The “ View of the State of Ireland," was called forth by the peculiar circumstances of that country in the time of the rebellion. The fate of Spenser, in respect of his possessions in Ireland, was necessarily involved in that of the country, and he could not be indifferent to the probable effects of the prevalent commotions. With a view to obviate these effects, he undertook to sketch and perfect a plan for the reduction of the island, within the short space of two winters. The plan was well con
trived, but never carried into execution circumstance, perhaps, to which the rebels were indebted for their subsequent success. In this work, too, Spesner appears a zealous defender of the administration of lord Grey, who had been represented to Elizabeth as exercising cruelties which drove the rebels to despera. tion.
The piece is written in the form of dialogue, between Eudoxus and Irenæus. In the begin. ning, the author treats at some length of the customs and manners of the inhabitants; and thus the regulations and measures he afterwards proposes are judiciously adapted to their national character.
Iren. The difference of manners and customs doth follow the difference of nations and people. The which I have declared to you to have been three especially, which seated themselves here: to wit, first the Scythians; then the Gauls; and lastly, the English. Notwithstanding that I am not ignorant, that there were sundry nations which got footing in that land, of the which there yet remain divers great families and septs, of whom I will also in their proper places make mention.
I will begin then to count their customs in the
same order that I counted their pations, and first with the Scythian or Scottish manners : of the which there is one use amongst them, to keep their cattle, and to live themselves the most part of the year in Boolies, pasturing upon the mountains and waste wild places, and removing still to fresh land, as they have depastured the former. The which appeareth plain to be the manner of the Scythians, as you may read in Olaus Magnus, and Joh. Boemus, and yet is used among all the Tartarians, and the people about the Caspian Sea, which are naturally Scythians, to live in heards, as they call them; being the very same as the Irish Boolies are, driving their cattle continually with them, and feeding only on their milk and white meats.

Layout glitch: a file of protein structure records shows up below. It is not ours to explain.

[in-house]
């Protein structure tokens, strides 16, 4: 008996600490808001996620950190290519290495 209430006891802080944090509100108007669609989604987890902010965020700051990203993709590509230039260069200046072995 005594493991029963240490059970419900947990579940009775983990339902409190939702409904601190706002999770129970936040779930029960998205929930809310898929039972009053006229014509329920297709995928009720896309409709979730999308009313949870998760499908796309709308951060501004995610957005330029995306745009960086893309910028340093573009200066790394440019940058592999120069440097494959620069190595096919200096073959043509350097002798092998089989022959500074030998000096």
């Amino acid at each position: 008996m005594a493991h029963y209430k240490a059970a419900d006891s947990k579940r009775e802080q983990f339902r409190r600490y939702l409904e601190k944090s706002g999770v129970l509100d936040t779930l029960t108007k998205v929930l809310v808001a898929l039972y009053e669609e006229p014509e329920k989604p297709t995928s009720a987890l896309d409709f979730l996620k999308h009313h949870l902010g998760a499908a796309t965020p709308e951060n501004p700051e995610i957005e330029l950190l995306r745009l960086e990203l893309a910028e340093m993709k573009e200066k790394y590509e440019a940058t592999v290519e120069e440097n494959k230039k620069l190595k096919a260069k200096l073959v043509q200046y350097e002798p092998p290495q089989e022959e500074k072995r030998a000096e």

Eudox. What fault can you find with this custom? For though it be an old Scythian use, yet it is very behooveful in this country of Ireland, where there are great mountains, and waste deserts full of grass, that the same should be eaten down, and nourish many thousands of cattle, for the good of the whole realm; which cannot (methinks) well be any other way, than by keeping those Boolies there, aş ye have shewed.
Iren. But by this custom of boolying, there grow in the mean time many great enormities unto that commonwealth. For first, if there be any outlaws, or loose people (as they are never without